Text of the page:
Member Contributed Articles
2003a: Embedded Linux
(by Dennis Kenney; January 2003)
By Dennis Kenney
Free as in Free Sex
"Software is like sex: it's better when it's free." -Linus
This quotation appears in "Just for Fun", David Diamond's biography of Linus Torvalds written with Linus. Linus, a socially-challenged geek, married the first woman to ask him for a date. Of course the invitation was by email. How else?
Linus believes Linux should be everywhere, from supercomputers to embedded systems. Linux supercomputers are being made from thousands of commodity microprocessors. Writing in "Just for Fun" in the context of the appeal Microsoft and Linux has for the masses, Linus says: "Linux doesn't have just one niche." "And at the same time you'll find Linux in embedded devices, everything from anti-lock brakes to watches. Watch it flow."
Linus' acceptance of a position at Transmeta caused as much consternation as the news that his wife Tove was expecting. Transmeta produces software that makes their simple and less power-hungry CPU perform like larger and more power-demanding CPUs. Linus wrote the original Transmeta x86 (x86 designates a clone of the Intel CISC family of processors) interpreter. Metadata is hoping that the shipping of their second generation chip will make Metadata profitable.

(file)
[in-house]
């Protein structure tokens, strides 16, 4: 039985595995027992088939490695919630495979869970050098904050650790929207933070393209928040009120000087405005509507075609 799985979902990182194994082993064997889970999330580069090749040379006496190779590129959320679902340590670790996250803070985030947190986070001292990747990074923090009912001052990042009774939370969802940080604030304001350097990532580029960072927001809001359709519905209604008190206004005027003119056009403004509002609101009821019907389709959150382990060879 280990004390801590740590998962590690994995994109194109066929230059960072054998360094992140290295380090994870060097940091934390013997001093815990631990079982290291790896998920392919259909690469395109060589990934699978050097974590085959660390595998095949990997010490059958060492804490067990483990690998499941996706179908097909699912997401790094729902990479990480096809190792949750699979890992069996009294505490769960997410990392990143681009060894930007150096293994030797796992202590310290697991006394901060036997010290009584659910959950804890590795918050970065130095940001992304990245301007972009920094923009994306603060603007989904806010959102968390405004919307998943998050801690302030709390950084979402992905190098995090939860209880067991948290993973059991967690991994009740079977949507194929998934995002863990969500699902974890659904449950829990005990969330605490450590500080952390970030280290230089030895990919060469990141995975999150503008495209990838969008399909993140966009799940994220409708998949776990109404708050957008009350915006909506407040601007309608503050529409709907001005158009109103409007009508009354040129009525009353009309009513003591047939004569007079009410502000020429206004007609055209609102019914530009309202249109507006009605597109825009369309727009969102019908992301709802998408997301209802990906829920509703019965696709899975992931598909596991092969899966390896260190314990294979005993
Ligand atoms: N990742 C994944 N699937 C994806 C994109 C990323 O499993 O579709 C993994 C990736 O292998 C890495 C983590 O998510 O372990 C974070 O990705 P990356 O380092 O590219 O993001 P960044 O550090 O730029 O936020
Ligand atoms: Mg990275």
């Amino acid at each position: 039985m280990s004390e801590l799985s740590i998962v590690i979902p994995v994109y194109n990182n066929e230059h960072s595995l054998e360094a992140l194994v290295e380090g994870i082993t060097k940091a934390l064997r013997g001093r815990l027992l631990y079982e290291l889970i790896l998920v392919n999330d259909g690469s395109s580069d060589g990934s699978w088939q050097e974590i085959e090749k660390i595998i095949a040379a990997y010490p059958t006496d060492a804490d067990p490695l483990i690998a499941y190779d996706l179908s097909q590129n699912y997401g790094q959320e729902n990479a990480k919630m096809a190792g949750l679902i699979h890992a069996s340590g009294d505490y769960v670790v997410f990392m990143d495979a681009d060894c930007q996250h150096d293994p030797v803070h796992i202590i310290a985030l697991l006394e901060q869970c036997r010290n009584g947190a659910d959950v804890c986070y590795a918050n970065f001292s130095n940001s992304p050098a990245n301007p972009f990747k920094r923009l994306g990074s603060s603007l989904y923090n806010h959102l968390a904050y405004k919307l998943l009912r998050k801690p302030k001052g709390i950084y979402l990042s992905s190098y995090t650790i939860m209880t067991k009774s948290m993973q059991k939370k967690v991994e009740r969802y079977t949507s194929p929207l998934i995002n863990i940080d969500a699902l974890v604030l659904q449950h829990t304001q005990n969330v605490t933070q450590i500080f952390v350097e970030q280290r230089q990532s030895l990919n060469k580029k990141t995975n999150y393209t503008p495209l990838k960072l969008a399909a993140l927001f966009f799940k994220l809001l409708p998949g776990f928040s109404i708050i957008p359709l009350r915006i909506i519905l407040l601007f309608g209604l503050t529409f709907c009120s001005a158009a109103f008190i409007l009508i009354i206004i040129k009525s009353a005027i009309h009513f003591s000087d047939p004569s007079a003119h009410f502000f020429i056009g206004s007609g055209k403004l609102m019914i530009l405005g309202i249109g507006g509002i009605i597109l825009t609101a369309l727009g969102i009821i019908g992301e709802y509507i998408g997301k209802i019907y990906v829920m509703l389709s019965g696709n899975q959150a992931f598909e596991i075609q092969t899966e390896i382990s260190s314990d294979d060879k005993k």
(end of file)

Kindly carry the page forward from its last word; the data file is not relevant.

Embedded OSs have different requirements than general purpose OSs. As Microsoft and Embedded Linux RTOS vendors have already found out, one size doesn't fit all.
Valley of the Sun
Arizona is a land of dust devils, scorpions, road runners, and Goldwater Republicans. Tempe, Arizona is the home of Arizona State University, Honeywell Commercial Aircraft Systems and Rob Wehrli live in Phoenix. The restaurant at Pinnacle Peak with its animal by-products kicking band and Rawhide are near Scotsdale. We'll throw in Motorola and Luke Air Force Base just to show you the diversity of the greater Phoenix area. And of the greatest importance, Phoenix has pretensions of becoming the Embedded Systems Capitol of the world. Phoenix could be considered a Refried Beantown.
Rob, a consultant at Arizona Cooperative Power, is at the October Boston Linux and Unix User Group to show us how to program embedded systems with GNU tools. Rob found the Java User Group that I went to in Phoenix when I worked on Honeywell's Flight Management System--a critical real-time embedded system that is installed in practically all of the new Airbus and Boeing airline jets. Rob gets the group on the same page right up front. What are embedded systems?
Personal computers and workstations aren't considered to be embedded systems even though they contain numerous embedded microprocessors and microcomputers (central processing units (CPUs)) in their video adaptor cards, microdiskette and hard disk controllers, sound boards, and network interface cards (NICs).